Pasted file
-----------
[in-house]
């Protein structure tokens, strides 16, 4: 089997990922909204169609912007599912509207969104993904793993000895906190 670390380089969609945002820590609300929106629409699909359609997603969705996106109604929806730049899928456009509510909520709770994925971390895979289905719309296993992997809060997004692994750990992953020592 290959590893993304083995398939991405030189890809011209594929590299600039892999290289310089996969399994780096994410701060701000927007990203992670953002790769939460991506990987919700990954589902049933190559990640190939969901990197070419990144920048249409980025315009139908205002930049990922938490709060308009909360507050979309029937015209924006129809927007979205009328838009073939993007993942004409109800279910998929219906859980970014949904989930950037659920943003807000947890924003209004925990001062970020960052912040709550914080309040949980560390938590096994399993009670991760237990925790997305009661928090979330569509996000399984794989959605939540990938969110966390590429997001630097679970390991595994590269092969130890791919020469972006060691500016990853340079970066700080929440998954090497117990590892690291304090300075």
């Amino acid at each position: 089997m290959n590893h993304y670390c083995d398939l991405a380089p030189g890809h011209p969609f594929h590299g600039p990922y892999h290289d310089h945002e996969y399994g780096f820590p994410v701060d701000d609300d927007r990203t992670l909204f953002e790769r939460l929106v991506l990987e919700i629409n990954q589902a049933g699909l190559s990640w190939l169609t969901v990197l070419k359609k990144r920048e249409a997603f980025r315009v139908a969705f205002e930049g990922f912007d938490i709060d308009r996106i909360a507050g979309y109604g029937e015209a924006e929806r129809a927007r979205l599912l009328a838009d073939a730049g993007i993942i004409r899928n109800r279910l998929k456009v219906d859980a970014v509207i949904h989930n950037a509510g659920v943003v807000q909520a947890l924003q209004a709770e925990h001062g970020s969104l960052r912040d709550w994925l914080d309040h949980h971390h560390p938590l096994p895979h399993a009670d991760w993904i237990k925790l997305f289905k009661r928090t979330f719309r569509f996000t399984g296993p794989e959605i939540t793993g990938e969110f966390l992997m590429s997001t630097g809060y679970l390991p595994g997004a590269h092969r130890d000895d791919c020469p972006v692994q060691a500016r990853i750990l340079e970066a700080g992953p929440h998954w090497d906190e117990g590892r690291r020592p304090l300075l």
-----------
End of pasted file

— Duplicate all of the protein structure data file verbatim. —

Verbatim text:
[in-house]
């Protein structure tokens, strides 16, 4: 089997990922909204169609912007599912509207969104993904793993000895906190 670390380089969609945002820590609300929106629409699909359609997603969705996106109604929806730049899928456009509510909520709770994925971390895979289905719309296993992997809060997004692994750990992953020592 290959590893993304083995398939991405030189890809011209594929590299600039892999290289310089996969399994780096994410701060701000927007990203992670953002790769939460991506990987919700990954589902049933190559990640190939969901990197070419990144920048249409980025315009139908205002930049990922938490709060308009909360507050979309029937015209924006129809927007979205009328838009073939993007993942004409109800279910998929219906859980970014949904989930950037659920943003807000947890924003209004925990001062970020960052912040709550914080309040949980560390938590096994399993009670991760237990925790997305009661928090979330569509996000399984794989959605939540990938969110966390590429997001630097679970390991595994590269092969130890791919020469972006060691500016990853340079970066700080929440998954090497117990590892690291304090300075």
């Amino acid at each position: 089997m290959n590893h993304y670390c083995d398939l991405a380089p030189g890809h011209p969609f594929h590299g600039p990922y892999h290289d310089h945002e996969y399994g780096f820590p994410v701060d701000d609300d927007r990203t992670l909204f953002e790769r939460l929106v991506l990987e919700i629409n990954q589902a049933g699909l190559s990640w190939l169609t969901v990197l070419k359609k990144r920048e249409a997603f980025r315009v139908a969705f205002e930049g990922f912007d938490i709060d308009r996106i909360a507050g979309y109604g029937e015209a924006e929806r129809a927007r979205l599912l009328a838009d073939a730049g993007i993942i004409r899928n109800r279910l998929k456009v219906d859980a970014v509207i949904h989930n950037a509510g659920v943003v807000q909520a947890l924003q209004a709770e925990h001062g970020s969104l960052r912040d709550w994925l914080d309040h949980h971390h560390p938590l096994p895979h399993a009670d991760w993904i237990k925790l997305f289905k009661r928090t979330f719309r569509f996000t399984g296993p794989e959605i939540t793993g990938e969110f966390l992997m590429s997001t630097g809060y679970l390991p595994g997004a590269h092969r130890d000895d791919c020469p972006v692994q060691a500016r990853i750990l340079e970066a700080g992953p929440h998954w090497d906190e117990g590892r690291r020592p304090l300075l």